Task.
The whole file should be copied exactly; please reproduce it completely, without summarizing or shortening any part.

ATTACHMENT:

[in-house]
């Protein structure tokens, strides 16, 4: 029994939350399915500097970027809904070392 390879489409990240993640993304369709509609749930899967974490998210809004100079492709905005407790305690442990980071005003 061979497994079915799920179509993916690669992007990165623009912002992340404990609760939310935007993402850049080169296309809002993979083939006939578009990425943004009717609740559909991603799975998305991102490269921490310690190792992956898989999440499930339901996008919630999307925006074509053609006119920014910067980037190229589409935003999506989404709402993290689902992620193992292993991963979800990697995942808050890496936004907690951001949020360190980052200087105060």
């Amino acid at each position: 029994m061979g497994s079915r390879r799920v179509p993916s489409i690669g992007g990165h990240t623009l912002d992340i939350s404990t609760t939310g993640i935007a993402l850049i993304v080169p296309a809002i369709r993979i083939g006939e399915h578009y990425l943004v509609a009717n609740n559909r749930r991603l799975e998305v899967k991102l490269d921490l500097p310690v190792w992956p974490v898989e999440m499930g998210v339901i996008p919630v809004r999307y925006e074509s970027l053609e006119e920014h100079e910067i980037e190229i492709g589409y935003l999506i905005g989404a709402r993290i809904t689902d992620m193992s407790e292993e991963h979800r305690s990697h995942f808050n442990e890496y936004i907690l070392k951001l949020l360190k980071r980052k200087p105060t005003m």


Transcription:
[in-house]
């Protein structure tokens, strides 16, 4: 029994939350399915500097970027809904070392 390879489409990240993640993304369709509609749930899967974490998210809004100079492709905005407790305690442990980071005003 061979497994079915799920179509993916690669992007990165623009912002992340404990609760939310935007993402850049080169296309809002993979083939006939578009990425943004009717609740559909991603799975998305991102490269921490310690190792992956898989999440499930339901996008919630999307925006074509053609006119920014910067980037190229589409935003999506989404709402993290689902992620193992292993991963979800990697995942808050890496936004907690951001949020360190980052200087105060």
């Amino acid at each position: 029994m061979g497994s079915r390879r799920v179509p993916s489409i690669g992007g990165h990240t623009l912002d992340i939350s404990t609760t939310g993640i935007a993402l850049i993304v080169p296309a809002i369709r993979i083939g006939e399915h578009y990425l943004v509609a009717n609740n559909r749930r991603l799975e998305v899967k991102l490269d921490l500097p310690v190792w992956p974490v898989e999440m499930g998210v339901i996008p919630v809004r999307y925006e074509s970027l053609e006119e920014h100079e910067i980037e190229i492709g589409y935003l999506i905005g989404a709402r993290i809904t689902d992620m193992s407790e292993e991963h979800r305690s990697h995942f808050n442990e890496y936004i907690l070392k951001l949020l360190k980071r980052k200087p105060t005003m």